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Natasha Raheja

Assistant Professor

Natasha Raheja

Mcgraw Hall, Room 261

Educational Background

PhD Anthropology, New York University

Graduate Certificate in Culture and Media, New York University 

Masters of Arts (Asian Cultures and Languages), University of Texas at Austin

Bachelor of Science (Biology); Bachelor of Arts (Asian Studies), University of Texas at Austin


I am an anthropologist working in the areas of migration, citizenship, and ethnographic film. I believe that the study and production of film offer insights into the embodied, sensory dimensions of knowledge production. Moreover, my documentary theory and production courses reflect the idea that the study and production of film have the potential to cultivate solidarity among contemporary students of anthropology and the wider publics in which they are embedded. In my ethnographic filmmaking practice, I take a collaborative approach that uses Rouchian ideas of ‘shared anthropology,’ blurring the lines between anthropologists and their interlocutors, the observers and the observed. My first ethnographic film, Cast in India, raised questions around the relationship between built infrastructure in New York City and labor infrastructure in Howrah, India in the context of everyday urban objects such as manhole covers. My current documentary video project, Kitne Passports? (How many Passports?), visualizes the migration trajectories of Pakistani Hindu families in India from different caste backgrounds. The documentary is a companion to my book manuscript, From Minority to Majority: Pakistani Hindu Claims to Indian Citizenship. The book is an ethnographic account of Pakistani Hindu migration to India and theorizes the flexibility of the religious minority form and the endurance of caste across state borders in South Asia. Together, this work explores the relationships between religious majoritarianism, state machinery, and modes of cross-border belonging in the context of majority-minority relations in liberal democracies. Extending my interest in uneven mobilities and borders, I am also completing an experimental short film series on the movement of non-human animals and everyday objects across the India-Pakistan border. Films in the series include: A Gregarious Species, Kaagaz ke chakkar, and Enemy Property. As part of my fieldwork, I have conducted collaborative documentary filmmaking workshops with Pakistani Hindu middle-school students to understand and amplify their perspectives on life in India. My scholarship has received generous support from the Fulbright Commission, the Wenner-Gren Foundation for Anthropological Research, the American Institute for Indian Studies, the NYU Vice Provost’s office and several other endowments. My films have screened at colleges and festivals nationally and internationally and my publications have featured in the Journal of Refugee StudiesAmerican Anthropologist, and Visual Anthropology Review.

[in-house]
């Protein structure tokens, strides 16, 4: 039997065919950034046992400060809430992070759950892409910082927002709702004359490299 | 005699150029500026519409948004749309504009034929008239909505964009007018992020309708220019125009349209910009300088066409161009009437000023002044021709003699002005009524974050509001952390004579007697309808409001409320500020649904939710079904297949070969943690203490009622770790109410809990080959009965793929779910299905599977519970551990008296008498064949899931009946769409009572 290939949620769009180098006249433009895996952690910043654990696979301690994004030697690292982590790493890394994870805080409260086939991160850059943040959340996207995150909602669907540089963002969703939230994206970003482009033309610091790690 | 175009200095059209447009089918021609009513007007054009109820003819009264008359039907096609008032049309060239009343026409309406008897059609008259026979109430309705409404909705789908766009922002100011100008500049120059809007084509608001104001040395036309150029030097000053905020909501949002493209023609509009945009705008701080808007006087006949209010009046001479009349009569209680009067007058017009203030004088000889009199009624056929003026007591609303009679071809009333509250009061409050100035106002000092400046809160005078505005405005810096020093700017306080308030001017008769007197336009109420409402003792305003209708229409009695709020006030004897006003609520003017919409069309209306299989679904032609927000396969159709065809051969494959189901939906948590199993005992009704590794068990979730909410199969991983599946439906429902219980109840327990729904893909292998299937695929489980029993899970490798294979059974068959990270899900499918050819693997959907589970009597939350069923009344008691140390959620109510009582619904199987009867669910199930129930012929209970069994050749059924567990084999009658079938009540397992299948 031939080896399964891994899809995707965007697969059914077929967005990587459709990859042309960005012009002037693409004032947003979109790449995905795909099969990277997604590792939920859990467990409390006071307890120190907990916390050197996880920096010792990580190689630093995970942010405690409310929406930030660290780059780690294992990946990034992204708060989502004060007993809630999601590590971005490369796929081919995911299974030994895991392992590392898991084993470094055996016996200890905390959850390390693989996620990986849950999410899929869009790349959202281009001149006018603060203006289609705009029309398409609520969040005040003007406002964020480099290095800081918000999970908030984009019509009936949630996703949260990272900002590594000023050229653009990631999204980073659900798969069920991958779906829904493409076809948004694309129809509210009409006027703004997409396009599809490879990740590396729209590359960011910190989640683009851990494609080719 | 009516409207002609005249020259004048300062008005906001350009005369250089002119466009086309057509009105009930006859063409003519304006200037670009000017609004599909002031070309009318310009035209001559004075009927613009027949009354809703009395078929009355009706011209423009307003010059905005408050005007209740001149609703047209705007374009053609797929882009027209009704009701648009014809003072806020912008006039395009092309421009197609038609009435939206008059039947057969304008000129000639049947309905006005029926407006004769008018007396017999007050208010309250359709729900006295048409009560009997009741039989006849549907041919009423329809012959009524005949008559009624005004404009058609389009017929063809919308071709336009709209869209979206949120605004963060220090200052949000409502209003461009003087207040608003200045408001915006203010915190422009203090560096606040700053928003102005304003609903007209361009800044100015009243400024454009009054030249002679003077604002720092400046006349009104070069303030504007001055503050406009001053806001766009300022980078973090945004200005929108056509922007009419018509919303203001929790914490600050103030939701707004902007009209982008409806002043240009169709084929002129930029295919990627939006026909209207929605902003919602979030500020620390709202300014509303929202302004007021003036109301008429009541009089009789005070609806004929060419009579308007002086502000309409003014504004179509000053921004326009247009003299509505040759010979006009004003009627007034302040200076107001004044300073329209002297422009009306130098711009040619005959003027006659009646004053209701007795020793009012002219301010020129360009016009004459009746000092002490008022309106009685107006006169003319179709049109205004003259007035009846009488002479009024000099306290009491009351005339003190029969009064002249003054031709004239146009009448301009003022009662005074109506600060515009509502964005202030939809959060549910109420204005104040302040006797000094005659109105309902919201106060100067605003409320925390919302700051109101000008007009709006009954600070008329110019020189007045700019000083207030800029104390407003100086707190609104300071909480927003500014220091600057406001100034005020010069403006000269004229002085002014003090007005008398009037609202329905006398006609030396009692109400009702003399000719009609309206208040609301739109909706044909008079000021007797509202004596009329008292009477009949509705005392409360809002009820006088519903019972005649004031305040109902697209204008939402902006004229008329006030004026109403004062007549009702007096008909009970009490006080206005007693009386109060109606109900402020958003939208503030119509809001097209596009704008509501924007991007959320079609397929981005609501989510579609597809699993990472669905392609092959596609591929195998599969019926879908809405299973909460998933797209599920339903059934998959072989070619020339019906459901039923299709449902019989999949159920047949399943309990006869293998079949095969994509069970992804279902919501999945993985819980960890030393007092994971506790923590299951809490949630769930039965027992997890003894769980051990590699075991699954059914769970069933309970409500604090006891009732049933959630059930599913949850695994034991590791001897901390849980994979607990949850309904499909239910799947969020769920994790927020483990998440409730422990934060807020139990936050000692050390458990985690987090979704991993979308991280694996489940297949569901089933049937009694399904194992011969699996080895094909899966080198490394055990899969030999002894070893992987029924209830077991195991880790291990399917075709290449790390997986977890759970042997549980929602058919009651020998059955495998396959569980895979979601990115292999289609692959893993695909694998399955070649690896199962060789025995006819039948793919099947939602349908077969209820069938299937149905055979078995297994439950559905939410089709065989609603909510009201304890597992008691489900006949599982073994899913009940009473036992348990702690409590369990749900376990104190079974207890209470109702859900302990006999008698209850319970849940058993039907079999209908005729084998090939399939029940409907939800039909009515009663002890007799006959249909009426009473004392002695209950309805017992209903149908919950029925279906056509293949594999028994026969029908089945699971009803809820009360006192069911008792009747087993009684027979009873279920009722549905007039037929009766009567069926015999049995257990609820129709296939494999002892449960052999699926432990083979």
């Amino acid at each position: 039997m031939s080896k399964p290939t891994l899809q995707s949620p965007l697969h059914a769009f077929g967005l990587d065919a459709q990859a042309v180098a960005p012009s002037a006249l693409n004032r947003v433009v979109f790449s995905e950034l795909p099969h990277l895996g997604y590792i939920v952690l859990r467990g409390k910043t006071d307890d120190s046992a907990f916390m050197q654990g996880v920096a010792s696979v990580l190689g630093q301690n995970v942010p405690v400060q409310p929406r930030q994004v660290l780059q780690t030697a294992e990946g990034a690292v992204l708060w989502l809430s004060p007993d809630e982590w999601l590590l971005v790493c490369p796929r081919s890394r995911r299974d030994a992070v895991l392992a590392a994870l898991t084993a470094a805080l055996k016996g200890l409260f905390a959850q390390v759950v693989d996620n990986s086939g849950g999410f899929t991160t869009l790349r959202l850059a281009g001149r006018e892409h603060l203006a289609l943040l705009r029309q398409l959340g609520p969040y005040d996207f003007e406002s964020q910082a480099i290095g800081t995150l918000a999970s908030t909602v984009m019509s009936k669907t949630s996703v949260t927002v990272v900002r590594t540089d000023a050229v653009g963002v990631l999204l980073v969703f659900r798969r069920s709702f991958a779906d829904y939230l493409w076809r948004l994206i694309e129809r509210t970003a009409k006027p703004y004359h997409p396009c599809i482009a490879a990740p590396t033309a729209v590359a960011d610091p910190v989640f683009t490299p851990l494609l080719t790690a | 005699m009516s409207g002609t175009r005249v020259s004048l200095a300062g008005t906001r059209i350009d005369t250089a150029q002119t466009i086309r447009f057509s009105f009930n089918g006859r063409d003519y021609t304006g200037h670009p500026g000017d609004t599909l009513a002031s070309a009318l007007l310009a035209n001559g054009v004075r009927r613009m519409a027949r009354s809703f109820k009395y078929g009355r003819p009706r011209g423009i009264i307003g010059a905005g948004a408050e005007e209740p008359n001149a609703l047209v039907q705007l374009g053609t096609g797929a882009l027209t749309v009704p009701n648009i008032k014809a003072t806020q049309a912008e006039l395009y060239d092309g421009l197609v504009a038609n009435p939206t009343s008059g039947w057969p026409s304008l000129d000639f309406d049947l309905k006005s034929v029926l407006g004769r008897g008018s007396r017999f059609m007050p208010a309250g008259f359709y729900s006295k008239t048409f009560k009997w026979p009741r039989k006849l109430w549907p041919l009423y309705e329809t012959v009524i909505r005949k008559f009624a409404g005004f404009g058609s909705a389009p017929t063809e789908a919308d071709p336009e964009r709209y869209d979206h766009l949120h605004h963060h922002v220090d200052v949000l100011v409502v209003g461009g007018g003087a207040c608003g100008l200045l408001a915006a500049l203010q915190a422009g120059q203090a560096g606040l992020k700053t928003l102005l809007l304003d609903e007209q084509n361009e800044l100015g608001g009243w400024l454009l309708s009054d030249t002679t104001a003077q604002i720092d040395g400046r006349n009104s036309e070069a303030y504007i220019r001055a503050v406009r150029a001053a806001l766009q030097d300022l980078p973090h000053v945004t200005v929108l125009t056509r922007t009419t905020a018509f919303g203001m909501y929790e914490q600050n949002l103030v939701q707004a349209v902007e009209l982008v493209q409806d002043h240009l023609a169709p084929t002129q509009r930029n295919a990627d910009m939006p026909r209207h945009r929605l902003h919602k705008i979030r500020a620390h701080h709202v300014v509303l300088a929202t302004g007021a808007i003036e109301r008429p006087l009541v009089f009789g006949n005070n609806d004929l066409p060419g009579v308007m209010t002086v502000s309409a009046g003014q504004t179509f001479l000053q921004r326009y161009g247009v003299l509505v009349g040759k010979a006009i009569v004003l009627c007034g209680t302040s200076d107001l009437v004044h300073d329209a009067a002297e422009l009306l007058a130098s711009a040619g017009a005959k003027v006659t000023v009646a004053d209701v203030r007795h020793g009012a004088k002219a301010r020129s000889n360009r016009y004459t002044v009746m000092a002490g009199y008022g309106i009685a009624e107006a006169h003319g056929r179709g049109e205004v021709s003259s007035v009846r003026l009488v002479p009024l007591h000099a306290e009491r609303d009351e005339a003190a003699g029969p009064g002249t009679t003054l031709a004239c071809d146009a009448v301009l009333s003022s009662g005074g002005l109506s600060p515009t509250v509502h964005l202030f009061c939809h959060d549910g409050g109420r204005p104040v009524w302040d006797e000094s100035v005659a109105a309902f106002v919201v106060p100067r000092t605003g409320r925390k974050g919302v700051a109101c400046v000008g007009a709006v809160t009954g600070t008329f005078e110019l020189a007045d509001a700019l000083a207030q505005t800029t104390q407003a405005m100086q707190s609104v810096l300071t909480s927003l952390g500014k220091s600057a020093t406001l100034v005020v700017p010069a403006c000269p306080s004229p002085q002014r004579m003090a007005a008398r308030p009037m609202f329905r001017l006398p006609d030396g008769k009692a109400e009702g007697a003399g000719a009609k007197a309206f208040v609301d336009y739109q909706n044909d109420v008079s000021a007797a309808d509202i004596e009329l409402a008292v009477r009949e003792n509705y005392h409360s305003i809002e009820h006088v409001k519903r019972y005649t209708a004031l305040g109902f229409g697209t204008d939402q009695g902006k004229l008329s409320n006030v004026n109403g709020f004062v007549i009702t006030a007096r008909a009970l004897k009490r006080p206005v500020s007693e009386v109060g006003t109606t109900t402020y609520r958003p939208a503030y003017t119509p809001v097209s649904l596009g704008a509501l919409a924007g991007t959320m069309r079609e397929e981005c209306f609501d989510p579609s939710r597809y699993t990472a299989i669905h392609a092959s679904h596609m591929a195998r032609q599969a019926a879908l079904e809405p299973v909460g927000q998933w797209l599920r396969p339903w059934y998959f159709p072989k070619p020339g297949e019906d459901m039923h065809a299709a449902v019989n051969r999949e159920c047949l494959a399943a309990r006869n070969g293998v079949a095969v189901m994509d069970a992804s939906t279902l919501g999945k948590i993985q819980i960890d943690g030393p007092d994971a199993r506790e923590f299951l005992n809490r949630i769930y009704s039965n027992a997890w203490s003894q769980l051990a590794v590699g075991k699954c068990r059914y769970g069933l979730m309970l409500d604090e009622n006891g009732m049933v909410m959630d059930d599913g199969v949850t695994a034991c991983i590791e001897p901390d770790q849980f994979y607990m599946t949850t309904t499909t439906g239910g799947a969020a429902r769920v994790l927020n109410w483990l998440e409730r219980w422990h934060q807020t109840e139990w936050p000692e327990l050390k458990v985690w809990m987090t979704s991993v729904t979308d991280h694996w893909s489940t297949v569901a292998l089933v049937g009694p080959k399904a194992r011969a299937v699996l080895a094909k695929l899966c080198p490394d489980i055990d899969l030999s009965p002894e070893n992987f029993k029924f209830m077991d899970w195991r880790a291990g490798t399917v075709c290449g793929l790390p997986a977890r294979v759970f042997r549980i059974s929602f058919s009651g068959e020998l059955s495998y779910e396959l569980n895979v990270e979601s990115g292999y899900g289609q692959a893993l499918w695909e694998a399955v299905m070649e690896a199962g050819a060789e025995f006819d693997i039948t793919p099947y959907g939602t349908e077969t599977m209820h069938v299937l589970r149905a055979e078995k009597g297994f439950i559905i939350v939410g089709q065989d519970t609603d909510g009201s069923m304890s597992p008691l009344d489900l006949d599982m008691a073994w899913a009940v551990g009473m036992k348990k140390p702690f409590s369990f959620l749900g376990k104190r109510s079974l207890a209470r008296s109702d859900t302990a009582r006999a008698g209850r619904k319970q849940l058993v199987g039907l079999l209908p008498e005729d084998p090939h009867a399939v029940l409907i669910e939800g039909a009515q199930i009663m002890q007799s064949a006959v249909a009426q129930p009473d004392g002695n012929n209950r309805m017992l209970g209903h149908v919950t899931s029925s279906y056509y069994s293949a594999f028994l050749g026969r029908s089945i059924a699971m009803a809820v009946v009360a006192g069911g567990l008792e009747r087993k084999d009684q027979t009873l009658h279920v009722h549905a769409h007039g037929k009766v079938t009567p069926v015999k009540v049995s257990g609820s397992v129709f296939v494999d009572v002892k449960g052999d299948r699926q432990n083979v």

Documentary, Ethnographic Film, Mobility, Migration, Bureaucracy, Nationalism, South Asia


  • Anthropology
  • Performing and Media Arts


Fall 2020


Pakistani Hindu Migration 2016 Survey in Jodhpur Rajasthan, Handbook of Refugees in India. Routledge Press. Forthcoming

with Ghazal Asif. “Unwelcome Guests and Hostages: Minority Claims on the State” PoLAR Online, September 2020.

with Syantani Chatterjee. “India’s Citizenship Amendment Act (CAA): Citizenship and Belonging in India.” PoLAR Online, September 2020.

 "Documenting Worker Struggle." Visual and New Media Review, Fieldsights, Cultural Anthropology Website. August 27, 2020

"Neither Here nor There: Pakistani Hindu Refugee Claims at the Interface of the International and South Asian Refugee Regimes." Journal of Refugee Studies, Volume 31, Issue 3, 1 September 2018, Pages 334–352

"Mediating Mobility: Visual Anthropology in the Age of Migration." Transfers: Interdisciplinary Journal of Mobility Studies (2018): 148-150.

"Ishaare: Gestures and Signs in Mumbai" American Anthropologist 119.4 (2017): 756-757.

With Rowena Potts. "Interview with Shashwati Talukdar." Visual Anthropology Review 31.2 (2015): 201-202.

“Warriors of Goja: Pains and Pleasures of the Sikh Male Body” Sikh Formations 10.2 (2014): 219-231.

Films and Video Installations 

1982 (6 min, USA/India, in Post-Production)

A Gregarious Species (Single-channel Video Installation, 5 min on loop, 2021)

Stand Stable Here with Vijayanka Nair (2-channel video installation, 8 min loop, 2019) 

Sindhi Kadhi (8 min, India/USA/France, 2018)
Produced by The Grandmas Project

Jodhpur Films (50 min, India/Australia, 2016)
Childhood and Modernity Video Workshop Facilitated by Natasha Raheja
Directed by David MacDougall (Australian National University)

Fishermen’s Right to Know (10 min, USA, 2015)
Produced by the Southern Environmental Law Center

Cast in India (26 min, USA/India, 2014)

Malini Srinivasan (10 min, USA, 2012)